While Charles de Gaulle kept the rest of the country under his thumb, French Premier Georges Pompidou, supposedly on holiday, put his big toe to work (below) and pensively dribbled a soccer ball through the Breton surf under chill and leaden skies. It had to mean something, but what? Best guess from on-the-spot analysts: since France had exited ignominiously from the just-finished World Cup matches, here was the country's secret weapon for the 1970 competition already in the works.
Never having finished high school, Kansas City Infielder Edwin Douglas Charles, a poet at heart, spent 12 seasons in professional baseball but finally got back to studies two years ago at Central Missouri State College. "His early work in English composition struck me as being more like greeting-card verse than poetry," says a former instructor, "but Ed has since become less dogmatic and preachy, and his imagery has improved. He has a long way to go, but he'll get there because of his drive to do so." That's what Charles himself was thinking the other day when he revealed he is currently putting together a collection of his works which he soon hopes to publish.
"In the beginning I was a very good member—I did my homework and contributed the way I was supposed to. But in the last few months it got to be a little more than I could handle." So saying, Actress Janet Leigh, outdoorsy and politics-minded, stepped down as one of California's recreation commissioners after two years. "I accepted her resignation with regret," said Governor Pat Brown. "She was an excellent commissioner."
Himself an old canvasback knocked silly seven times in 17 bantamweight bouts, Movie Toughie George Raft was signed on to rasp a between-rounds commentary of the Clay-London heavyweight championship for closed-circuit TV in the British Isles. Though Raft felt bound to report with impartiality, he had to admit that he and Brian London were not cut from the same cloth. "All I know about Brian," said the man who nowadays is the resident host of a chi-chi den of gambling and booze in London, "is that he's a clean-living boy who goes to bed at 9:30 every night."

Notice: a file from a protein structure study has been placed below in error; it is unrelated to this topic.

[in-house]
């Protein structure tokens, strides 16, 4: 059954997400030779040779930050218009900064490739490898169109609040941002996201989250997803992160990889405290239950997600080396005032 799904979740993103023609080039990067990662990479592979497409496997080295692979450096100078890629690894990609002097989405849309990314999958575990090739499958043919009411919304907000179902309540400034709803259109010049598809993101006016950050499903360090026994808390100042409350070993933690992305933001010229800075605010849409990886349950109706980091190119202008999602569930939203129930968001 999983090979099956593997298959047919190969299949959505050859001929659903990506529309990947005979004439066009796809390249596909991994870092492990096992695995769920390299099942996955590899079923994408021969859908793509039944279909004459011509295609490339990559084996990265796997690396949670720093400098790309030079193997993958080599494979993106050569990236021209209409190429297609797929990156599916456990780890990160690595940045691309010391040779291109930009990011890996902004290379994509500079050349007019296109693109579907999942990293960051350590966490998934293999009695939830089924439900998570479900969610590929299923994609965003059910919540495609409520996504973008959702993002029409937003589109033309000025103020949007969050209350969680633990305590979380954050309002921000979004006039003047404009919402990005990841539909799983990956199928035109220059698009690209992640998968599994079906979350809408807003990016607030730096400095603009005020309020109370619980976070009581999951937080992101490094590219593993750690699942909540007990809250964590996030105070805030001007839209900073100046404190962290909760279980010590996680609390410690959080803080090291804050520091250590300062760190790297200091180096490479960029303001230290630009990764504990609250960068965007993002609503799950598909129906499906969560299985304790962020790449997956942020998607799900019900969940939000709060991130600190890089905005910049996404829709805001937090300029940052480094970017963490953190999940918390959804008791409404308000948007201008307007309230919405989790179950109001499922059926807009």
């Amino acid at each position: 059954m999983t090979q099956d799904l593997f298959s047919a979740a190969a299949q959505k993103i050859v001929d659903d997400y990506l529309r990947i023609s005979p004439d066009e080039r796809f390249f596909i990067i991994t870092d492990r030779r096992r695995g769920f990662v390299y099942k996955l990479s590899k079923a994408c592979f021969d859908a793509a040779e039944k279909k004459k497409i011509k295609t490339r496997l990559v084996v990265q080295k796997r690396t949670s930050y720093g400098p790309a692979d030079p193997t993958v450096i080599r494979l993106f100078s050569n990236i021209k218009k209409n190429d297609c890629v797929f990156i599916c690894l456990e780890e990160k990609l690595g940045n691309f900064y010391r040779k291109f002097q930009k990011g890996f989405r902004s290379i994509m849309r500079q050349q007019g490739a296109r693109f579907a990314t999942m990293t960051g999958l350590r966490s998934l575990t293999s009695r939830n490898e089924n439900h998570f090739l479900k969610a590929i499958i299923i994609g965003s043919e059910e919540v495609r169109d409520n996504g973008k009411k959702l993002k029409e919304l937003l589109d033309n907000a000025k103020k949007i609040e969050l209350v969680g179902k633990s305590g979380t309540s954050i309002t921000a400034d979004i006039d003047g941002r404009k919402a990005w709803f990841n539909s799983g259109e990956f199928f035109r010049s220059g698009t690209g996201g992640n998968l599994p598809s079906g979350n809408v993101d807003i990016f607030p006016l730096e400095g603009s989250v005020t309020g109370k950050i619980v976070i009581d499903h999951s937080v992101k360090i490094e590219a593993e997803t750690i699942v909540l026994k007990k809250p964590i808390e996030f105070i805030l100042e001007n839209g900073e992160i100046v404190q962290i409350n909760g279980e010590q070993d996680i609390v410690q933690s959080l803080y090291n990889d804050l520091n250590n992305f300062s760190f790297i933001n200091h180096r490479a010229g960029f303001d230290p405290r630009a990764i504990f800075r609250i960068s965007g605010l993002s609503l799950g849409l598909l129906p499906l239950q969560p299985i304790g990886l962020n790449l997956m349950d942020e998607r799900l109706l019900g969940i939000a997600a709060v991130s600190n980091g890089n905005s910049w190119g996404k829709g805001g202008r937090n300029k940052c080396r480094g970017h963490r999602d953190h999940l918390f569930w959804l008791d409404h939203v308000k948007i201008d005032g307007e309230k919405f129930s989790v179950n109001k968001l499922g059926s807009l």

"I'll take that, sir," said the Delta Airline stewardess to Pittsburgh Baseball Broadcaster Bob Prince. "Nothing doing," said Prince, tugging back on his tape recorder. "I handle this thing more carefully than a bomb." Ulp! Here came the police and the FBI, off went the plane with everybody else, and for two hours Prince, ordinarily pretty handy with words, sought to explain himself. How had it gone? Lamely. "I told them I use the word 'bomb' on the air all the time—'bomb the other club,' that sort of thing," he said later. "I guess the stewardess did the right thing."
The winning image he hoped to create, said patrician Gentleman Farmer Raymond R. Guest (right) when appointed Ambassador to Ireland, was that of "the kind of American you would like to see in your country." Whatever else may be entailed in that vague ideal, Guest made good progress toward its fulfillment last week when, to the satisfaction of the horse-fancying Irish, he honorably earned a first prize in the demanding Royal Dublin Society horse show. Longtime poloist that he is, Guest had not ridden competitively in more than 25 years and had spent only three weeks brushing up. But he was making no plans to follow the circuit. Rather, he and Shaun, his Irish-bred gray with whom he had won, would merely remain together at the embassy in the interest of mutual exercise.
Considering that the fescue sod on the practice field had been transplanted from a nearby pasture owned by Billy Graham (purchase price: free and best wishes), it was only natural for neighbor Graham to drop in on Coach Norb Hecker at the Atlanta Falcons' summer training camp in Black Mountain, N.C. And while all those head-knockers were being careful to hold their tongues, the evangelist, remembering that a preacher's presence is indeed an inhibiting thing, recalled a golf game in which he and Industrialist Billy Reynolds played then President-elect John Kennedy and Senator George Smathers. "On the 18th," said Billy, "I sank a 40-foot putt—the longest putt I've ever made—to win the match. Just as the ball dropped in, Reynolds shouted: 'I won $40 on that putt!' " With that, said Graham, loser Kennedy stepped up to him and manfully explained: "Of course, Mr. Reynolds is putting the $40 in the collection plate on Sunday."
To tradition-minded, live-alone-and-like-it regulars of Martha's Vineyard, last week's news was nearly perfect. An experimental hydrofoil ferry had gone on the fritz and was out of service, and a proposed bridge to connect the resort island to the Massachusetts mainland had been roundly assaulted by vacationing Stewart Udall. "An island should be an island!" declared the U.S. Secretary of the Interior to happy applause. "I can't think of anything that would destroy Martha's Vineyard more than a bridge, so let's have no more such talk!" he concluded, and carried the day.